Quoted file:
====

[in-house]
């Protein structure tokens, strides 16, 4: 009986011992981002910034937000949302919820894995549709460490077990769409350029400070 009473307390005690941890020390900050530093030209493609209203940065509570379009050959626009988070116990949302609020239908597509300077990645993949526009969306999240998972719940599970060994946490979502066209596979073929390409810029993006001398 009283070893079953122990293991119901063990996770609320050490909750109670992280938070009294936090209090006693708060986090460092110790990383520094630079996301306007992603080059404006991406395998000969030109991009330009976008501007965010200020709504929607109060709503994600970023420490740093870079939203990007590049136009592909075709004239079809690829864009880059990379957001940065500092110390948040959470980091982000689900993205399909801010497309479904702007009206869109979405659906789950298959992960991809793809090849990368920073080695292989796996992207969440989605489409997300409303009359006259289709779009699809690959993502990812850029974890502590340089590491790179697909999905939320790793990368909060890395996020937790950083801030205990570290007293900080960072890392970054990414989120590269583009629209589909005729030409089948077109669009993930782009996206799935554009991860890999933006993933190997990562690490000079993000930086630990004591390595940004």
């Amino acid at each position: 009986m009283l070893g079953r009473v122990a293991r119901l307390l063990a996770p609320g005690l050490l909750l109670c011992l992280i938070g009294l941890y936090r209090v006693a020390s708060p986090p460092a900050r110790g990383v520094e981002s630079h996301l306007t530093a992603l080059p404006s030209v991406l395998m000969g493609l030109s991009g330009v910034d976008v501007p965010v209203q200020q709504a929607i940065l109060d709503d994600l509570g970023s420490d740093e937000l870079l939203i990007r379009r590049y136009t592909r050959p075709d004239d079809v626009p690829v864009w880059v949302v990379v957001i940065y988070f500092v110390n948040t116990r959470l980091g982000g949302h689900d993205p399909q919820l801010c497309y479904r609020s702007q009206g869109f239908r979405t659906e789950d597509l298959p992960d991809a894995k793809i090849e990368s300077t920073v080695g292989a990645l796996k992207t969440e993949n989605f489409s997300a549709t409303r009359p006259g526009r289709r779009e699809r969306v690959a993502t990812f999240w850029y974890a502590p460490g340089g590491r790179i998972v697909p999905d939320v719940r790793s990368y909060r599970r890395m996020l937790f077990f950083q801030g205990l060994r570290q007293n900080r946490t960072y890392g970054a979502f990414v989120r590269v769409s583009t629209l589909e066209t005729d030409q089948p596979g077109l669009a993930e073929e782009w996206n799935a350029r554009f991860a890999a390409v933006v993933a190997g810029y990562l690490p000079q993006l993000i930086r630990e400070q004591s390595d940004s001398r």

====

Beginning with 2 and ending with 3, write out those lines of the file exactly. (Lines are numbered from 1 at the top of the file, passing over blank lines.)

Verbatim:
């Protein structure tokens, strides 16, 4: 009986011992981002910034937000949302919820894995549709460490077990769409350029400070 009473307390005690941890020390900050530093030209493609209203940065509570379009050959626009988070116990949302609020239908597509300077990645993949526009969306999240998972719940599970060994946490979502066209596979073929390409810029993006001398 009283070893079953122990293991119901063990996770609320050490909750109670992280938070009294936090209090006693708060986090460092110790990383520094630079996301306007992603080059404006991406395998000969030109991009330009976008501007965010200020709504929607109060709503994600970023420490740093870079939203990007590049136009592909075709004239079809690829864009880059990379957001940065500092110390948040959470980091982000689900993205399909801010497309479904702007009206869109979405659906789950298959992960991809793809090849990368920073080695292989796996992207969440989605489409997300409303009359006259289709779009699809690959993502990812850029974890502590340089590491790179697909999905939320790793990368909060890395996020937790950083801030205990570290007293900080960072890392970054990414989120590269583009629209589909005729030409089948077109669009993930782009996206799935554009991860890999933006993933190997990562690490000079993000930086630990004591390595940004």
């Amino acid at each position: 009986m009283l070893g079953r009473v122990a293991r119901l307390l063990a996770p609320g005690l050490l909750l109670c011992l992280i938070g009294l941890y936090r209090v006693a020390s708060p986090p460092a900050r110790g990383v520094e981002s630079h996301l306007t530093a992603l080059p404006s030209v991406l395998m000969g493609l030109s991009g330009v910034d976008v501007p965010v209203q200020q709504a929607i940065l109060d709503d994600l509570g970023s420490d740093e937000l870079l939203i990007r379009r590049y136009t592909r050959p075709d004239d079809v626009p690829v864009w880059v949302v990379v957001i940065y988070f500092v110390n948040t116990r959470l980091g982000g949302h689900d993205p399909q919820l801010c497309y479904r609020s702007q009206g869109f239908r979405t659906e789950d597509l298959p992960d991809a894995k793809i090849e990368s300077t920073v080695g292989a990645l796996k992207t969440e993949n989605f489409s997300a549709t409303r009359p006259g526009r289709r779009e699809r969306v690959a993502t990812f999240w850029y974890a502590p460490g340089g590491r790179i998972v697909p999905d939320v719940r790793s990368y909060r599970r890395m996020l937790f077990f950083q801030g205990l060994r570290q007293n900080r946490t960072y890392g970054a979502f990414v989120r590269v769409s583009t629209l589909e066209t005729d030409q089948p596979g077109l669009a993930e073929e782009w996206n799935a350029r554009f991860a890999a390409v933006v993933a190997g810029y990562l690490p000079q993006l993000i930086r630990e400070q004591s390595d940004s001398r």